The discovery of the partial skeleton of a woolly mammoth in a Michigan farm field is not just a story of an extinct creature, but also a story of the people who once roamed the area, says the professor who confirmed the finding.
The University of Michigan reports that the partial remains of the animal were found in a farmer's field, which is located about 16 kilometres southwest of Ann Arbor, Mich.
The university was notified about the discovery on Wednesday and their staff began excavation work at the scene the next day.
Dan Fisher, a paleontologist and professor at the University of Michigan, said that he and others found more of what they were looking for when they got to digging through the site, which is about an hour's drive from the Windsor-Detroit border crossing.
"We got down pretty quick to the level where they had found bones and saw that, as expected, there were more," he told CBC Radio's Afternoon Drive in an interview on Friday.
In a video posted on the University of Michigan website, which can be viewed below, Fisher estimated the mammoth was in its 40s at the time of its death and likely lived between 10,000 and 15,000 years ago. The bones have not yet been carbon dated.
He said the recovered bones include its skull, jaw, tusks and many of its vertebrae and ribs, along with some of its shoulder blades, some of its pelvis and a kneecap.
On Afternoon Drive, Fisher explained that the recovered remains total about one-fifth of the animal.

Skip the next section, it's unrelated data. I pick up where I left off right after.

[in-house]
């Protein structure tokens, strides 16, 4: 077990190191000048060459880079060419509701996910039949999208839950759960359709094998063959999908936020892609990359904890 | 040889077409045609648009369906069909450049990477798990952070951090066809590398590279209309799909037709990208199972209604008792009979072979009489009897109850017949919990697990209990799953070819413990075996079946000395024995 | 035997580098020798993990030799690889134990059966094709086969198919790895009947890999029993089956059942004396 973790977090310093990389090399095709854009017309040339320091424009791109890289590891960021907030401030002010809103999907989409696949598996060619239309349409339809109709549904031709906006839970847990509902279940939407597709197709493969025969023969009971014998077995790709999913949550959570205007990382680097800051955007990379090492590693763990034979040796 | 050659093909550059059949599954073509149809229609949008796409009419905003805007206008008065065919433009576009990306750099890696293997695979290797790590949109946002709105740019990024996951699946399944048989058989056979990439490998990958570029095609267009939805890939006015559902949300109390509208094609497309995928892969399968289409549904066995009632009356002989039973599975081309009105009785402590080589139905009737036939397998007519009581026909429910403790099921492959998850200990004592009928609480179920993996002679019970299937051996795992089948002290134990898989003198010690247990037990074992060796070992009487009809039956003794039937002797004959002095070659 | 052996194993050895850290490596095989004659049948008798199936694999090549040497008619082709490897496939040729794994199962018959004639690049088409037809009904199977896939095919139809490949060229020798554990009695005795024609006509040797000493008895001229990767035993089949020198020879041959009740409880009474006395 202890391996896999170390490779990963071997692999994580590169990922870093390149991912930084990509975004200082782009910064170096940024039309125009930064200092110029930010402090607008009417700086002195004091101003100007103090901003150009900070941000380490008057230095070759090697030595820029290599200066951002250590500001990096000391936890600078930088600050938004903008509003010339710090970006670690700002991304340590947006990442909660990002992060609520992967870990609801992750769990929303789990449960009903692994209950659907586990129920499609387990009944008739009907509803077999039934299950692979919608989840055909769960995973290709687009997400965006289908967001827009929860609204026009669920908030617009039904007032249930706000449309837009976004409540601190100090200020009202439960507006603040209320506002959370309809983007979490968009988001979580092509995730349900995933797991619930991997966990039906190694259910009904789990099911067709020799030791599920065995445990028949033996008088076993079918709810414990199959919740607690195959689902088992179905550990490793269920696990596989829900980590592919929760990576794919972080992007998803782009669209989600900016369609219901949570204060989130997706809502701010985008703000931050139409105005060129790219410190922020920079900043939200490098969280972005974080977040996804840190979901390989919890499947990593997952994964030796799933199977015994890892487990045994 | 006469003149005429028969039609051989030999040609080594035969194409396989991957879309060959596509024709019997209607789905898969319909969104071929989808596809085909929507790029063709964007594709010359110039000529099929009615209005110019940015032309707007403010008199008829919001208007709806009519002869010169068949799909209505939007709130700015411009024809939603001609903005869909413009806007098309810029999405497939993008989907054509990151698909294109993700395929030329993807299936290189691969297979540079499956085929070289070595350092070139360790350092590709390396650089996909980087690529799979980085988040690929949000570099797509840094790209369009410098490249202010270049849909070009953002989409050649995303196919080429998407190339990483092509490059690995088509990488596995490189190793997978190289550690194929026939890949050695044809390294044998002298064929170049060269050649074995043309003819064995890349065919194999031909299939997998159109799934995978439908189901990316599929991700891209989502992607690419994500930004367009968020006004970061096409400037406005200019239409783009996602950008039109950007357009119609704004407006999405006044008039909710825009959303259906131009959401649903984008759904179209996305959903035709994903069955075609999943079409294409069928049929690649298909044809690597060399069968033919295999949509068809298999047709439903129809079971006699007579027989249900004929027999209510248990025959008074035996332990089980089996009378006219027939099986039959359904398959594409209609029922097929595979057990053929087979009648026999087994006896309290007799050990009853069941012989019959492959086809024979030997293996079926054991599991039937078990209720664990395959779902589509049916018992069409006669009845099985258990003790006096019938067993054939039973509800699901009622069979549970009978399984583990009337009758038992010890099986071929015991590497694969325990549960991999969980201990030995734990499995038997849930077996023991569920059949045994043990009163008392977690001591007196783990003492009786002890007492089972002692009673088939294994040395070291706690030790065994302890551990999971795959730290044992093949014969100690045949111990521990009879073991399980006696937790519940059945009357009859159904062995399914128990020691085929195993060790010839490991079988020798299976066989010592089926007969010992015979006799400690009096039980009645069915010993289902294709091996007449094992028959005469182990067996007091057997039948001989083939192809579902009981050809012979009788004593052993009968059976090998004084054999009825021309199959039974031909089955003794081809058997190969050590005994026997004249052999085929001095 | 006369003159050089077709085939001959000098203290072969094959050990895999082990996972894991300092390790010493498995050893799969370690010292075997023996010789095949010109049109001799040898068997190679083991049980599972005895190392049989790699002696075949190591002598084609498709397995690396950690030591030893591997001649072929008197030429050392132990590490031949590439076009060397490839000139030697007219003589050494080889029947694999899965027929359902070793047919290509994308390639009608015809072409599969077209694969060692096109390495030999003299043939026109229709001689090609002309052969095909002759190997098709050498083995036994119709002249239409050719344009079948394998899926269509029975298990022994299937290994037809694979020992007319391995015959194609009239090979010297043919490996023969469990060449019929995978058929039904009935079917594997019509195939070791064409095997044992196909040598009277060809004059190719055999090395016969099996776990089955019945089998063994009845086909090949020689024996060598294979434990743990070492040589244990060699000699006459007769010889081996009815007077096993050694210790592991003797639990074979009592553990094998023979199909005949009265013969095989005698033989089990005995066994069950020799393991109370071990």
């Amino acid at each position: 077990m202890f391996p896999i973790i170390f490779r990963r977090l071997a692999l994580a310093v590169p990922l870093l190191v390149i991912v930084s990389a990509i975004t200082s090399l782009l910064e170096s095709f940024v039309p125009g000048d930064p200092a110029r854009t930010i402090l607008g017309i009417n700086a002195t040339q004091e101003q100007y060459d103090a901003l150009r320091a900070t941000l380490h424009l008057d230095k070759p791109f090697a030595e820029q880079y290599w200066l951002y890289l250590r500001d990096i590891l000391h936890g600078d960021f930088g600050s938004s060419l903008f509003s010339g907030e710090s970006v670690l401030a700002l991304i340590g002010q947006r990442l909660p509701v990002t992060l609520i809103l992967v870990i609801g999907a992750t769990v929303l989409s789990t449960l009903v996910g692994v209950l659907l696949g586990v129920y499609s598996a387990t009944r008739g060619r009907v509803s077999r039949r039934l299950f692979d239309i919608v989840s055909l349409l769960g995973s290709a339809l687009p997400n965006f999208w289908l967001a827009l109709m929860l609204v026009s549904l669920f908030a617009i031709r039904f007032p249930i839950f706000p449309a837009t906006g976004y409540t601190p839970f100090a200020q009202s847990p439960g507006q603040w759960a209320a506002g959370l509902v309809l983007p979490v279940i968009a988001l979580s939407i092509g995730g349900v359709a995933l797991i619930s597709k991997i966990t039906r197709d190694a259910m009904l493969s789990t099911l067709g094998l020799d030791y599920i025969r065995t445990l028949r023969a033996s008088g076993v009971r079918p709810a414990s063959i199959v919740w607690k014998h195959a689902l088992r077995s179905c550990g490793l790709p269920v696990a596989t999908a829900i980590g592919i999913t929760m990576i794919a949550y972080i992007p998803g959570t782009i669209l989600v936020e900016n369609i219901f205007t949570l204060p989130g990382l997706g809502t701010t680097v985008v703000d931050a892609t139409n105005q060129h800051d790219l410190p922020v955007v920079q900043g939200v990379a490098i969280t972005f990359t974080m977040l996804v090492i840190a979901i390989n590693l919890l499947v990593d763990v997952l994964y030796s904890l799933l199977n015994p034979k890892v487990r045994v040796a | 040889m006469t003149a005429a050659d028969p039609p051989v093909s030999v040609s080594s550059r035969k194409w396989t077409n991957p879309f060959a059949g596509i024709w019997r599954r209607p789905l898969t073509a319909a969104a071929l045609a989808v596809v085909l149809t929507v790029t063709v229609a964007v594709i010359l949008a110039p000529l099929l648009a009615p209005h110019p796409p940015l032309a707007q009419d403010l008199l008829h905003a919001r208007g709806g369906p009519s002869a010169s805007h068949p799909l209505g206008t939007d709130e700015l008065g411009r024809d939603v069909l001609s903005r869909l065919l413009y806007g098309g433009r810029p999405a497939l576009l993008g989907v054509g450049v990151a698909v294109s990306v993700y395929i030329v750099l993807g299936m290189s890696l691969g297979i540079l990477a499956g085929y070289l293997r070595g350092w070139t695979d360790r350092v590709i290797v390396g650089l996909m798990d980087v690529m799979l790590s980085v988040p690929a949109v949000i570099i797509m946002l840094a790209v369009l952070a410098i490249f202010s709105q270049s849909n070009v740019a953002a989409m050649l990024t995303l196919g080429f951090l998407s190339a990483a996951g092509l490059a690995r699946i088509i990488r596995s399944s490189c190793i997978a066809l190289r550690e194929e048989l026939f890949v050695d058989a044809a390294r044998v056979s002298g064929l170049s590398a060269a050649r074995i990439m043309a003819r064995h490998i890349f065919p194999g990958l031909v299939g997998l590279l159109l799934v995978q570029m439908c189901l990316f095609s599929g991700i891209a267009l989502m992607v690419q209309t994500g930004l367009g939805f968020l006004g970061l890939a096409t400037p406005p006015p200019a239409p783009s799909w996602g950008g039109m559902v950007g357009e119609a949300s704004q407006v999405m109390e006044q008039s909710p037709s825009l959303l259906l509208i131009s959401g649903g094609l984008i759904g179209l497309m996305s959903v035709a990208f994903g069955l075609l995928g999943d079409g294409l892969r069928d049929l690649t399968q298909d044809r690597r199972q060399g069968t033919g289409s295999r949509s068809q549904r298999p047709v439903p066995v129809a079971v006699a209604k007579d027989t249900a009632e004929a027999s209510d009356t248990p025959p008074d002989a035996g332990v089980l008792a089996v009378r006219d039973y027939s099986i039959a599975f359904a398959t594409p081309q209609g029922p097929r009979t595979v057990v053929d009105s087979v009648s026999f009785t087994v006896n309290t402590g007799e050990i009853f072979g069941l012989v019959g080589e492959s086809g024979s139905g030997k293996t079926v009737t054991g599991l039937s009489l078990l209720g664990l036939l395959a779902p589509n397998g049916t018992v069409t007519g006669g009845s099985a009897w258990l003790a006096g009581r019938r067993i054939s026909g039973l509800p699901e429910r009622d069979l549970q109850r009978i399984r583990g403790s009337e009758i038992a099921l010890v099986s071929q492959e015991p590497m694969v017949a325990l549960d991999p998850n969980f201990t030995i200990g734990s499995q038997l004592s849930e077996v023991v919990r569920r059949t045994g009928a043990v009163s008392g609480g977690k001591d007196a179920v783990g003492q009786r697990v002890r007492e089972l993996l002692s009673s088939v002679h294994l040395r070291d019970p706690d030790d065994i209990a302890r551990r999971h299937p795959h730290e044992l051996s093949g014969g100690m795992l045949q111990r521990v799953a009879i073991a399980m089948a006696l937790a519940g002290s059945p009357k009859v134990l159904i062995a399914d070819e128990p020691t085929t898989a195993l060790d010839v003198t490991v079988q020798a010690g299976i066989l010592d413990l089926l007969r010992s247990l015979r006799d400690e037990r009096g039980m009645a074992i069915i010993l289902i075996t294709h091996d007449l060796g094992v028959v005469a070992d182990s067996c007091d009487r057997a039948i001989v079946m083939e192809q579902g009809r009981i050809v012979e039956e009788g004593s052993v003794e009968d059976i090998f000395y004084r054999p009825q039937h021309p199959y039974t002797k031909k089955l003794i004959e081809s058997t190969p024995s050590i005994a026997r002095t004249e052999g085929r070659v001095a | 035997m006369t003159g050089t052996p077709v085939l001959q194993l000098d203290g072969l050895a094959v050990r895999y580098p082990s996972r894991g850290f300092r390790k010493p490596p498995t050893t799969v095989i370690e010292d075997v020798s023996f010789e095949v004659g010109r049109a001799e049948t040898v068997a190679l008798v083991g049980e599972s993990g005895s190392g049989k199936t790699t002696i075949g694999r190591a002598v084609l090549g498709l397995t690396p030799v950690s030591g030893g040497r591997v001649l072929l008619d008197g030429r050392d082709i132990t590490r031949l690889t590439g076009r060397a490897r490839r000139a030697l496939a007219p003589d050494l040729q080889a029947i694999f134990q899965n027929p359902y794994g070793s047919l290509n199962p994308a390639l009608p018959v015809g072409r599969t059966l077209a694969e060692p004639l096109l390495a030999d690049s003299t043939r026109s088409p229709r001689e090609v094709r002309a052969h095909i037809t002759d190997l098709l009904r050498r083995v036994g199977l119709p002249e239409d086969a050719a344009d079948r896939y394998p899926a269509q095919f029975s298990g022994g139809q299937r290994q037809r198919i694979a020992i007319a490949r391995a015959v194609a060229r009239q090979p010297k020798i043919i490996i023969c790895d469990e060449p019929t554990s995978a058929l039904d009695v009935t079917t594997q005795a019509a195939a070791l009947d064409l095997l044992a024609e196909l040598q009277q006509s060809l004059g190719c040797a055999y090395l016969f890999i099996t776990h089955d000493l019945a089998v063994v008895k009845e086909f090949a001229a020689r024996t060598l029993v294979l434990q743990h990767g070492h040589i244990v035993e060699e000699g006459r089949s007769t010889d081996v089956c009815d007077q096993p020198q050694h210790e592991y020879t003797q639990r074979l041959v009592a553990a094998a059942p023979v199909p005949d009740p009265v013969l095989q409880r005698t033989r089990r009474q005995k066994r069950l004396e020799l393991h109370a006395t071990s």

Fisher said that the "animal had been disarticulated," a final resting state that suggests the bones may have been left there as a result of human involvement.
"We've seen this sort of thing at other sites before," Fisher said Friday.
"As best we've been able to interpret it, ancient humans living in these areas and subsisting on these kinds of animals, among others, would in many cases hunt these animals, in other cases perhaps scavenge carcasses of such animals."
Fisher said these humans would eat what they could when they got hold of a mammoth, but they wouldn't be able to consume it all at one time.
"But what do you do with 3,000 pounds of leftovers?" Fisher said, explaining that they came up with a way to store their food.
"The answer is that they developed a way to submerge carcass parts in ponds and a combination of the chemistry of the water, the temperature and a variety of other conditions allows that meat to be quite well-preserved for months and months and they would then come back to these stored carcass parts and retrieve additional meat as their needs demanded."
Fisher said this connection between the people that likely left the mammoth bones in their current state and the animal itself, makes the finding of the remains all the more meaningful.
"It very much has a lot to tell us about the ancient history of this part of the world," he said.